Genomic analysis unravels complexities of the most common form of lymphoma and enables personalized treatment

The majority of patients with diffuse large B cell lymphoma (DLBCL) can be treated effectively. However, people whose disease recurs face a shortage of good options, especially because the disease is driven by a complicated mix of genetic alterations. Genomic analysis by scientists at Dana-Farber Cancer Institute and the Broad Institute of MIT and Harvard now offers a better framework for understanding the disease’s many forms, which will help to predict individual patient outcomes and guide personalized treatment.

Analyzing 304 patient samples, the study showed that DLBCL tumors can be divided into five genetic subtypes, says Margaret Shipp, MD, chief of Dana-Farber’s Hematologic Neoplasia division and director of the Lymphoma Program of the Dana-Farber/Harvard Cancer Center.

These genetic subtypes can help in identifying likely therapeutic targets, some of which can be inhibited by drugs that already are approved for other conditions or in clinical trials, says Shipp, who, along with Broad Institute’s Gad Getz, is co-corresponding author on a Nature Medicine paper presenting the work.

“These genetic signatures also clearly suggest that we want to think about using a combination of targeted agents, because in DLBCL, combinations of genetic alterations occur together in specific subtypes,” she says.

DLBCL is the most common form of lymphoma among adults, with roughly 25,000 people diagnosed with the disease each year in the United States. About 60% of patients can be treated successfully with a combination of four chemotherapies plus a targeted drug that inhibits a B cell surface protein. “But the other very substantial fraction of patients develops recurrent disease, and their treatment options are far less successful,” says Shipp.

Current clinical tests do a relatively good job of predicting which patients with DLBCL can be treated effectively with standard treatments, but the tests do not offer insights into how treatments could be improved for other patients. The Dana-Farber/Broad collaboration is among several research groups bringing genomic tools to this task. An earlier effort led by National Cancer Institute (NCI) scientists established a widely used “cell of origin” classification scheme for DLBCL, which employed RNA profiling to categorize tumor cells by stages of normal B-cell development.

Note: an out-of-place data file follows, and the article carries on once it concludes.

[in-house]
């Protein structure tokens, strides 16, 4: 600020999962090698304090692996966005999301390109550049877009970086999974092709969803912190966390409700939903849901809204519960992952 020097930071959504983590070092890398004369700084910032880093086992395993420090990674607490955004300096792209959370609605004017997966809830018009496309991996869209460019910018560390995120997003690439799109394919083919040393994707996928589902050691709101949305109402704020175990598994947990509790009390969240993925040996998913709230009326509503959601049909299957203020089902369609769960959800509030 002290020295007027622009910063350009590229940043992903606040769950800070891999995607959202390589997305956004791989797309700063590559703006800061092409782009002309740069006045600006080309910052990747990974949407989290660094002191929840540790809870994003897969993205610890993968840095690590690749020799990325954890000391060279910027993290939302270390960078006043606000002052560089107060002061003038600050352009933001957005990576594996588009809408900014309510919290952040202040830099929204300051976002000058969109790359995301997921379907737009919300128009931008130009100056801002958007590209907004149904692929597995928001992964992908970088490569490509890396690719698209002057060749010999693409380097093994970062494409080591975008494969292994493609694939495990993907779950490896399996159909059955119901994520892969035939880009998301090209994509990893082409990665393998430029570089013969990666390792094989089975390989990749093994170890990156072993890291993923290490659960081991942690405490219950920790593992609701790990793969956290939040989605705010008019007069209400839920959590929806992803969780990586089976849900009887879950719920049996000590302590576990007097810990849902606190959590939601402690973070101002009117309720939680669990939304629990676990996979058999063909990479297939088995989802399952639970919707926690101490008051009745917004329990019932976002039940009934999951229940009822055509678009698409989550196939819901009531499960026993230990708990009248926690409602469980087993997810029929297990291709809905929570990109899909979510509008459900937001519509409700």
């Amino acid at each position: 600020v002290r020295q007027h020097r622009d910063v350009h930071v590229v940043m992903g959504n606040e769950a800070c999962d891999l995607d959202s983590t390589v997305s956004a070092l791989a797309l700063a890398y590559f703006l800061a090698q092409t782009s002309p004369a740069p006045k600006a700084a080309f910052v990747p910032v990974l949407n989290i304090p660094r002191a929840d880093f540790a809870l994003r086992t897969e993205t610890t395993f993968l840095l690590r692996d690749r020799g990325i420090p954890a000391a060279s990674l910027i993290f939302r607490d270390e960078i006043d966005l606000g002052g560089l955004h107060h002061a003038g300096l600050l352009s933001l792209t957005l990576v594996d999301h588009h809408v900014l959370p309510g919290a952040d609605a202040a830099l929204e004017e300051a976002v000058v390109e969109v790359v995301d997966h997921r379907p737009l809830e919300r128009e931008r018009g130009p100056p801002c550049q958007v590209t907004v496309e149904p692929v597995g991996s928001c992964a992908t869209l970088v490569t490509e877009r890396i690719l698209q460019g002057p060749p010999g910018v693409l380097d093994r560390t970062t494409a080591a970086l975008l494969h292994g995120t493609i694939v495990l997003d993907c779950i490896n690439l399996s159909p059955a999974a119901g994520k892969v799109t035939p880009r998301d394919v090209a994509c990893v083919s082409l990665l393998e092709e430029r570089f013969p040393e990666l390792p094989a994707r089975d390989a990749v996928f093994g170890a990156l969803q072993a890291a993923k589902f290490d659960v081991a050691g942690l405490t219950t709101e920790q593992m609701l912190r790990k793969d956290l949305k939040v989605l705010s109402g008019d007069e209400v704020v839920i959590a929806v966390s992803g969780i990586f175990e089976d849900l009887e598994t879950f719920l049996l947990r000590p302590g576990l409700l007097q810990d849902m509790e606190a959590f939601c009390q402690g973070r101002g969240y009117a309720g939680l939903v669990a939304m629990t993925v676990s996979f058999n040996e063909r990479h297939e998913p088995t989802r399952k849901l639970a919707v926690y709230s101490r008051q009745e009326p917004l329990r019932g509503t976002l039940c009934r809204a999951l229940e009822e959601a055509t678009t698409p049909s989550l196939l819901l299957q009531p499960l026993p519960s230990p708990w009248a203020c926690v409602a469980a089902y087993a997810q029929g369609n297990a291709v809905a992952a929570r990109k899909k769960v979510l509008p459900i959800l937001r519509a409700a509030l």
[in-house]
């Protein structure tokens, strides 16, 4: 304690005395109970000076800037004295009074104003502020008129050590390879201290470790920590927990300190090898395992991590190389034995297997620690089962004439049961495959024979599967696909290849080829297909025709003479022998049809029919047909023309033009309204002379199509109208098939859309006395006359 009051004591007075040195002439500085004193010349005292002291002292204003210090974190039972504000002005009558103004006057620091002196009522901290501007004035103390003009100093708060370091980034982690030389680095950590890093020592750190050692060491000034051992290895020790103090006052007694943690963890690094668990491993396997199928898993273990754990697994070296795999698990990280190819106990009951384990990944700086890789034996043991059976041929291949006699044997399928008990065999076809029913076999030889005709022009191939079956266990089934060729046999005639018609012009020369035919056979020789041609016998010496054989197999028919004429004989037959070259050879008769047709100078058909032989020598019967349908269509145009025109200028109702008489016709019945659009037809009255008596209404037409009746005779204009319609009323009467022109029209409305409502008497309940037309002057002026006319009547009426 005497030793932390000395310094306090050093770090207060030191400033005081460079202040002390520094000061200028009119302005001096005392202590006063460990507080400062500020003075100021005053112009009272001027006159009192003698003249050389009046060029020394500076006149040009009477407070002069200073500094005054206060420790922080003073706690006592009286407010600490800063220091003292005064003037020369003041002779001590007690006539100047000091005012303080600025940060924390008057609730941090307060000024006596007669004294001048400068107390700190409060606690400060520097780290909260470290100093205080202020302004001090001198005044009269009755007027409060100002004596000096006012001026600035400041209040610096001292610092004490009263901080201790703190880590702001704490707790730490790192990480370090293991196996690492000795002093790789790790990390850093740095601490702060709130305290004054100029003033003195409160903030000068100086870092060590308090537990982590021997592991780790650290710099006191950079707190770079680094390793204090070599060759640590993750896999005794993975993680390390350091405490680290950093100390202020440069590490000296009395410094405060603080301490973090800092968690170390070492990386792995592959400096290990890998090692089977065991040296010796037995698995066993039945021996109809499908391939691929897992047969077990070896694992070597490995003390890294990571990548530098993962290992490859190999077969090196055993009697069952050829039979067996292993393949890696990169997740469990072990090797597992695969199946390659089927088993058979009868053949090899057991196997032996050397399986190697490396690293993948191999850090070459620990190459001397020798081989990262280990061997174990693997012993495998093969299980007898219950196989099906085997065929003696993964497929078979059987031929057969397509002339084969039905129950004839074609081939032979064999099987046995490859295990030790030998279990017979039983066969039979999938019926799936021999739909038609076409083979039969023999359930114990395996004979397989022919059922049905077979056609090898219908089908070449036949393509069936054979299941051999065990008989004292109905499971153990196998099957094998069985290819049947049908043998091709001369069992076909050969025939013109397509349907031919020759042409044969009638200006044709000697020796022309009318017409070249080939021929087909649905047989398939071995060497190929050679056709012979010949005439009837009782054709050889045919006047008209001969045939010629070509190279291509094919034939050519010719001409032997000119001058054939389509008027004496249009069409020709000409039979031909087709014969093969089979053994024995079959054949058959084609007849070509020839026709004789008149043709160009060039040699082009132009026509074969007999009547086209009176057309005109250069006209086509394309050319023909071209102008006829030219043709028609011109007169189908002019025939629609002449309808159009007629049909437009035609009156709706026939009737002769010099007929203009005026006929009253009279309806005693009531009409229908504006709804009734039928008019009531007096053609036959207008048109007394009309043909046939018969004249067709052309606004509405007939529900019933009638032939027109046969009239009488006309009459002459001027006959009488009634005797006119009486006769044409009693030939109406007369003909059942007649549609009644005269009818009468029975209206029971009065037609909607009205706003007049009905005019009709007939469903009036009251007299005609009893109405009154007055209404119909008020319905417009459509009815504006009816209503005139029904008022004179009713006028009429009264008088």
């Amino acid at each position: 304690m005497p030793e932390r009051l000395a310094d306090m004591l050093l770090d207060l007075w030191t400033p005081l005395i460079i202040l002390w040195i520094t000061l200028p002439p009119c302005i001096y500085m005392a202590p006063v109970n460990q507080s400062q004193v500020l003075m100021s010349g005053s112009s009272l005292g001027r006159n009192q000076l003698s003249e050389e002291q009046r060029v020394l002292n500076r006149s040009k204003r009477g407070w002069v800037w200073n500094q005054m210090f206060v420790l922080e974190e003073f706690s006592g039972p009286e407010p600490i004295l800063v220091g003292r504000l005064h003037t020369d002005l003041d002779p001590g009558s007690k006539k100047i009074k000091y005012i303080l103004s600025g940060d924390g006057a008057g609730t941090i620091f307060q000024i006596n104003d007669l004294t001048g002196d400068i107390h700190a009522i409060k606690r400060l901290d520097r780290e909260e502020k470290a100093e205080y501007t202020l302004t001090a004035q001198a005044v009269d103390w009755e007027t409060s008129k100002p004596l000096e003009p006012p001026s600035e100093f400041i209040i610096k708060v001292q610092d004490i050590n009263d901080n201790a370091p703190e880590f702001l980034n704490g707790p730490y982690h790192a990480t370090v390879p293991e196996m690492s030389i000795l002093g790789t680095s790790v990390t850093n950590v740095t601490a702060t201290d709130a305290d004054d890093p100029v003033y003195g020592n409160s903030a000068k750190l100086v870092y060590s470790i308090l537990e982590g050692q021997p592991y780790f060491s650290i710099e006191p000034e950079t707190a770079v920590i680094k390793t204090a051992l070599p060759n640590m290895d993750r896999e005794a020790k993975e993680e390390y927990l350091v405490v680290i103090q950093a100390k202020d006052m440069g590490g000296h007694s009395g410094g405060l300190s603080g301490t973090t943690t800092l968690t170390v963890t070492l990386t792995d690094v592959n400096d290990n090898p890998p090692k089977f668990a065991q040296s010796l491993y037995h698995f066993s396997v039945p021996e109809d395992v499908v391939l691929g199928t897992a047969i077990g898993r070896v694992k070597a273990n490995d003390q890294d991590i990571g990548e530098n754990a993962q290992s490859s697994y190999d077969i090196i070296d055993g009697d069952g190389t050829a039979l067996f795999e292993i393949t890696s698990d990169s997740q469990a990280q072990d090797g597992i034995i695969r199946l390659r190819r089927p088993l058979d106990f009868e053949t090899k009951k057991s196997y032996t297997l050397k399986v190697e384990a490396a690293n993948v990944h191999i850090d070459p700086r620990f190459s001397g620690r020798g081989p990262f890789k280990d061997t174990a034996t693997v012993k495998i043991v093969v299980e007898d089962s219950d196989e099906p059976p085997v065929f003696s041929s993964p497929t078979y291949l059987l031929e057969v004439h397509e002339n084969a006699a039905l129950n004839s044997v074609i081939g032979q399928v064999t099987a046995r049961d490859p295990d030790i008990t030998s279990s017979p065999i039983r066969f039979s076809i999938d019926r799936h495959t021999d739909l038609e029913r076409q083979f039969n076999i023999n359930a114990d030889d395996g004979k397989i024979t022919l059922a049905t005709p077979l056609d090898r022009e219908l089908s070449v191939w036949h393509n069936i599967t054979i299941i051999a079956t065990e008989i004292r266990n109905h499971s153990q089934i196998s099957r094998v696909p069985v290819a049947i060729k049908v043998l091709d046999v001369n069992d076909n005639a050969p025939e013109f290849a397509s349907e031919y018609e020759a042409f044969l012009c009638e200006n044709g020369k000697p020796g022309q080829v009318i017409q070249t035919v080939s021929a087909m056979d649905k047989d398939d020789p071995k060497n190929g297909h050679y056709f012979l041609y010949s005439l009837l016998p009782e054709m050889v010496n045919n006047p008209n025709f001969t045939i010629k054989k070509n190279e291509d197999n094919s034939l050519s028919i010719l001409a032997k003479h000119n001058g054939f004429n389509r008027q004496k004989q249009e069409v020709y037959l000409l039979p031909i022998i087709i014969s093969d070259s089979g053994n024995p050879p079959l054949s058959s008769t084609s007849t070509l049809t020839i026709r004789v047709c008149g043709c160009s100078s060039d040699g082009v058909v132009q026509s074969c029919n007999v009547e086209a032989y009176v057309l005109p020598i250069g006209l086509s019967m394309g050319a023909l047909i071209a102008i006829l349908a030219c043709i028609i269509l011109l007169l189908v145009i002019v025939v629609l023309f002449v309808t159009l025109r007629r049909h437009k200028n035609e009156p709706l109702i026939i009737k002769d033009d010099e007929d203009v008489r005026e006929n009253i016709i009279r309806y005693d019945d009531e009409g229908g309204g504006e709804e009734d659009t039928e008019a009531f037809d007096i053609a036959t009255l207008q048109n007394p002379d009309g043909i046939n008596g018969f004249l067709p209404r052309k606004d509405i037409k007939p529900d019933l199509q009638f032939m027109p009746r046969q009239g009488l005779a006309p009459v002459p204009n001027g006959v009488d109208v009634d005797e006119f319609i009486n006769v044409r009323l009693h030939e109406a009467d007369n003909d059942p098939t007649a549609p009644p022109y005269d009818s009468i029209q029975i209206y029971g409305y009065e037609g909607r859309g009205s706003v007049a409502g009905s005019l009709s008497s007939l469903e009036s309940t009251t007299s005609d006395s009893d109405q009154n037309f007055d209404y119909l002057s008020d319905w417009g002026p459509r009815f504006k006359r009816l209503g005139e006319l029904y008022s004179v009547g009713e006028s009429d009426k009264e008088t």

Unlike previous DLBCL research efforts, Shipp says, the Dana-Farber/Broad collaboration sought to integrate data on three types of genetic alterations that can drive tumors-mutations to genes, changes in gene copy numbers and chromosomal rearrangements-and define previously unappreciated disease substructure.

“Specific genes that were perturbed by mutations could also be altered by changes in gene copy numbers or by chromosomal rearrangements, underscoring the importance of evaluating all three types of genetic alterations,” Shipp notes. “Most importantly, we saw that there were five discrete types of DLBCL that were distinguished one from another on the basis of the specific types of genetic alterations that occurred in combination.”

The investigators followed up to examine these tumor subtypes by RNA data associated with cell of origin. They found that each of the two major cell-of-origin subtypes could be split into separate categories with distinct genetic signatures. An additional subtype defined by TP53 gene alterations and associated genomic instability was unrelated to cell of origin. The team then went on to discover clear links between given genetic subtypes and how patients responded to standard treatment.

“We feel this research opens the door to a whole series of additional investigations to understand how the combinations of these genetic alterations work together, and then to use that information to benefit patients with targeted therapies,” says Shipp.

The study underlined the high genetic diversity in DLBCL—for instance, the median number of genetic driver alterations in individual tumors was 17. “That large number of alterations tells us that we need to understand the complexity of the genetic signature, because it’s unlikely that simply focusing on one genetic alteration will be enough to target therapeutically,” Shipp points out. “By understanding the genetic basis of that heterogeneity, we will be able to apply more specifically targeted agents that have the highest likelihood of impacting the right pathways in the right patients.”

She and her collaborators are now working on creating a clinical tool to identify these genetic signatures in patients. Studying related biological mechanisms in the lab, the team also is developing clinical trials that will match patients with given genetic signatures to treatment that includes appropriate targeted agents.

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